2013-05-09 08:05:00

Cuban LGBT Activist Confronted Homophobia On Two Shores

PHILADELPHIA -- For Ada Bello, a 79-year-old LGBT rights activist, growing up on the island of Cuba was “terrible” due to the risk of being identified as a lesbian. So in 1959, when Bello was in her 20s, she emigrated to the United States, where she became one of the early pioneers of the LGBT rights movement in Philadelphia.

“One’s behavior was enough for them [the Cuban government] to take legal action against you,” said Bello, remembering her youth on the island. “Even though men were the most affected, women had less freedom.”

The consequences of being identified as a lesbian in Cuba were serious.  For some families, it was an affront to their honor that meant having to leave the country entirely.

“I didn’t feel any remorse for being a lesbian, but I knew I was going to have to live my life in the shadows,” said Bello. “So I decided the only solution was to leave the country.”

In Cuba, Bello knew two or three other gay women. At least she thought they were gay, “because in many cases they wouldn’t even confide in each other, out of fear” – no doubt a scenario that is difficult to imagine today.

As a young woman, Bello moved from Matanzas, a town where everyone knew each other and talked, to Havana.  She soon discovered that the university community there was just as small as the city where she grew up.

Just before the revolution, in the midst of conflicts between students in Havana and the police, the university shut its doors. When Fidel Castro assumed power shortly thereafter, it didn’t make much of a difference for her or for other gay people on the island – at least at first.

“But then they started to persecute people they considered to be a threat to society,” said Bello. “That included homosexuals.”

Those who were identified in the raids were confined to labor camps.

“When the world learned this was happening, there was a lot of pressure on the Cuban government,” said Bello, who recalled the impact of the Spanish documentary “Improper Conduct,” which exposed the persecution of homosexuals and intellectuals in Castro’s Cuba during the beginning of the Cuban revolution.

“That was a very important moment, when the practice started to change,” said Bello.

By then, Bello had already left Cuba and was attending college in the United States. At that time, getting into an American university was reason enough to be allowed to leave the island.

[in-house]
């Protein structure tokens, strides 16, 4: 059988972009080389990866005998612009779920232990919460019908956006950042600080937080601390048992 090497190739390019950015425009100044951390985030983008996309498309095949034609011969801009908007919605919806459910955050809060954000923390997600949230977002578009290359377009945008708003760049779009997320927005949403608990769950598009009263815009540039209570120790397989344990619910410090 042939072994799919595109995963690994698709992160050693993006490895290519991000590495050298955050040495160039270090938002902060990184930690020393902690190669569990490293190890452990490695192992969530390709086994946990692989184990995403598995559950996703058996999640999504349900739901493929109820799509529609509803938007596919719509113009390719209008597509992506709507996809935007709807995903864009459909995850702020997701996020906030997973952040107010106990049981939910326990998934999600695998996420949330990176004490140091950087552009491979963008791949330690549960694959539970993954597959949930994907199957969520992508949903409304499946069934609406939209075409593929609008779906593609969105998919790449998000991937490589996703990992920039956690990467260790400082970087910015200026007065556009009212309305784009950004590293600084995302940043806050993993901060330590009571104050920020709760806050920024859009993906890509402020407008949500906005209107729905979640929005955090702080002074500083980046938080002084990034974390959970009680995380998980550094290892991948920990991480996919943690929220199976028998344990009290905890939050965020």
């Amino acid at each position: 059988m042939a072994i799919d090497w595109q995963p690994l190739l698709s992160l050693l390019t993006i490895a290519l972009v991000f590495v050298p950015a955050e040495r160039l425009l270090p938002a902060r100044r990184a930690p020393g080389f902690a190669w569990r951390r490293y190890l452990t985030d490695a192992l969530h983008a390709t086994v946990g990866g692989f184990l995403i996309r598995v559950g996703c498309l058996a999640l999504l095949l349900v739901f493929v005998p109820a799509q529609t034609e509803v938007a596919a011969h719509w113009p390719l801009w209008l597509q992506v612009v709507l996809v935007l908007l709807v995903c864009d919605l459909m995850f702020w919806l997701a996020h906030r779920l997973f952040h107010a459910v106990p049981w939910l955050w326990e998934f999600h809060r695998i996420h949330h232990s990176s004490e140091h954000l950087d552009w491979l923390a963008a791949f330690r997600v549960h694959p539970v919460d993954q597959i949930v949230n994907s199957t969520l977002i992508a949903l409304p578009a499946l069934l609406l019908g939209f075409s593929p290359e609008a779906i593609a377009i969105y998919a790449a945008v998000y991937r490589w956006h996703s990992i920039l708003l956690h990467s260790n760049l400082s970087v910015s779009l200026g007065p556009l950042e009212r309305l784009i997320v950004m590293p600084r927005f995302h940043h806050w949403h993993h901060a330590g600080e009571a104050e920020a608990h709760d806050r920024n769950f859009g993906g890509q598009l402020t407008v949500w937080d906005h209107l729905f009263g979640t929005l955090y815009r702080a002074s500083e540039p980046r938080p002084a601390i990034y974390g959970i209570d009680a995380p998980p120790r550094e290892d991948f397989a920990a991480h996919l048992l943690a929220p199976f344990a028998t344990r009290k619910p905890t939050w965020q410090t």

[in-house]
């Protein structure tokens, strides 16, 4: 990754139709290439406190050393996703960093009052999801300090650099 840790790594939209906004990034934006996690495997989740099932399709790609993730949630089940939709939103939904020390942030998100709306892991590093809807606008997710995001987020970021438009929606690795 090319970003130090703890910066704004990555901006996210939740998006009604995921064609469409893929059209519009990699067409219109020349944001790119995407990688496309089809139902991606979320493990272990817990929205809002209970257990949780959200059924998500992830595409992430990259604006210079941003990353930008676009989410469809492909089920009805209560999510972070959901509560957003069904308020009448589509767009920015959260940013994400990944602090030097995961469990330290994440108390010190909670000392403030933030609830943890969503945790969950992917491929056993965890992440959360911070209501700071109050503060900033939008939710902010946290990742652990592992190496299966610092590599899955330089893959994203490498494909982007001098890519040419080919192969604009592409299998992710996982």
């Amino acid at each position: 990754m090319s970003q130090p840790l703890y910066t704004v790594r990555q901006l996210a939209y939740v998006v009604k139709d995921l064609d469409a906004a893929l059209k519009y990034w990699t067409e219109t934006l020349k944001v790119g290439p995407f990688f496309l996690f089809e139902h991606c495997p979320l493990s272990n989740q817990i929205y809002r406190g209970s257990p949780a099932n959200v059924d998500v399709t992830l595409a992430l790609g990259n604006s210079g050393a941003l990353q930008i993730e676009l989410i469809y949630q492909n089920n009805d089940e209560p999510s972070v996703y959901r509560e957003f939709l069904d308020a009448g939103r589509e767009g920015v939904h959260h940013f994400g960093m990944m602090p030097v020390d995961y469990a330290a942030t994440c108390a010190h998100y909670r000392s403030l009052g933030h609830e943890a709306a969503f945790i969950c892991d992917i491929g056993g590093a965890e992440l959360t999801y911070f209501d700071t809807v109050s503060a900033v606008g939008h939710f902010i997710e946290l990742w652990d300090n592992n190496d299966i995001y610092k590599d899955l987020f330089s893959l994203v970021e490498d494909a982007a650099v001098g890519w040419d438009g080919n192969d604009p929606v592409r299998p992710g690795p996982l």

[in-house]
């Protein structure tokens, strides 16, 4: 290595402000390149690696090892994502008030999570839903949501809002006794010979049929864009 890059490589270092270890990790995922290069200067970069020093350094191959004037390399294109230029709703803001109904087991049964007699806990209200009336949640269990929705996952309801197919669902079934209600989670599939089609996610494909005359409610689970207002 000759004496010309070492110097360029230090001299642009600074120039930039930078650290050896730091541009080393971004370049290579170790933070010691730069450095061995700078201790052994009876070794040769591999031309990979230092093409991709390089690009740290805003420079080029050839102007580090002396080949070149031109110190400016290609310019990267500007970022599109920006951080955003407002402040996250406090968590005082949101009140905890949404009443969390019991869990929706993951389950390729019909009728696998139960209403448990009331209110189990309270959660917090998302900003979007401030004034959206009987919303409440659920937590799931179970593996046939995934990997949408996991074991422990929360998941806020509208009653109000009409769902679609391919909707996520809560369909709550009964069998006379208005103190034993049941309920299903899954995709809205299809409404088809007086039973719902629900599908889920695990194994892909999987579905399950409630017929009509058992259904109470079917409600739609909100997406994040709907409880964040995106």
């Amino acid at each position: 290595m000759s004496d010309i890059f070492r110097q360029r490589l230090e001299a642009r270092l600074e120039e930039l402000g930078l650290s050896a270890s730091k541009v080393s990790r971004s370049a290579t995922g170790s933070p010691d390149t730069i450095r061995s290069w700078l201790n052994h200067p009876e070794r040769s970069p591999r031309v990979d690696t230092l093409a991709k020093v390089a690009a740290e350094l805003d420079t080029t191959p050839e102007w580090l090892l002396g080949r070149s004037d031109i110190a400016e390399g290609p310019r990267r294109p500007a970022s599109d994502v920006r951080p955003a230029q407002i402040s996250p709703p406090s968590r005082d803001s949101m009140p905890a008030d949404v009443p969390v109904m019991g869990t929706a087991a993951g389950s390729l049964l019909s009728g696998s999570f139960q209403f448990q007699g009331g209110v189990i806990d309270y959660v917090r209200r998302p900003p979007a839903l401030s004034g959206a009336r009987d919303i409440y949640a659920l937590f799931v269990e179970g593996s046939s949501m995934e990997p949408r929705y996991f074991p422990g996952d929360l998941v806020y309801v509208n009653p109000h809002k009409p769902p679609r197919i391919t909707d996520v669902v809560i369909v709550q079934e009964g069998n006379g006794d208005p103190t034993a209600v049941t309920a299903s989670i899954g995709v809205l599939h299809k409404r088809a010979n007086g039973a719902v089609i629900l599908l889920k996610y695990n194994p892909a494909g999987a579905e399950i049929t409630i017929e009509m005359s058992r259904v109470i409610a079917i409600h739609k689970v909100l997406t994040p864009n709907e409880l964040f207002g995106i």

“When I got to Louisiana I found I had a lot more freedom because no one knew me, and I had a lot more privacy than I did with my family in Cuba,” said Bello. “I was near New Orleans, a big city with gay and lesbian bars.”

After graduating with a major in chemistry, she went to work, always being discrete, afraid that if she were discovered she could lose her job.

The American South, which at first had offered her so much freedom, eventually seemed too small for her and in 1962 she moved to Philadelphia, where she would become a true pioneer in the movement for gay rights.

In the City of Brotherly Love, Bello was a founding member in 1967 of the local chapter of the organization known as Daughters of Bilitis (DOB), which led a year later to the creation of the Homophile Action League (HAL).

“We held peaceful protests against the raids the police were conducting on gay and lesbian bars. They were arresting the customers at night and weren’t letting them go until the morning,” said Bello. “We challenged the police and they realized that there was a group of people that was watching what they were doing and they couldn’t just act unjustly.”

From 1966 to 1968, on the Fourth of July in front of Independence Hall, the first demonstrations for the rights of the LGBT community were held in Philadelphia. Bello participated in the last of these.

A year later the Stonewall riots broke out in New York, a series of violent demonstrations by the gay community against police raids, considered to be the most important events that led to the LGBT liberation movement and the struggle for gay rights.

After helping to organize the first gay rights march in the Big Apple in 1970, HAL organized LGBT conferences until the organization stopped operating in 1972.

“After Stonewall, the methodology was different. It was no longer a question of covert action, but of integrating into the political process, and that required another type of structure,” said Bello.

She later joined different organizations in Philadelphia, such as the William Way Center and the Philadelphia Lesbian and Gay Task Force — which was responsible for the inclusion in 1983 of the protection of homosexuals in a local ordinance that previously only protected against discrimination based on race or religion.

Today, one of the streets where police used to carry out raids on the LGBT community in Philadelphia is named after Barbara Gittings, one of the activists Bello worked with in the struggle.

Bello later shifted her focus to her career, but she didn’t give up her activism.

“When I came to the United States from Cuba, I thought I had arrived in paradise, that I’d found a lot of freedom,” said Bello. “Then I saw all the battles that had to be fought, and that led me to activism.”

Although there is still a long way to go toward equality for the civil rights of the LGBT community, Bello believes that in her 79 years she has seen big changes both in the United States and in her native Cuba.

“In those days, it seemed like it was going to take an eternity, but the speed of the change has been incredible,” said Bello. “Back then we were fighting because they considered us criminals. Now we are fighting for marriage equality, and we have to keep fighting so we don’t return to the past.”

Proud Partners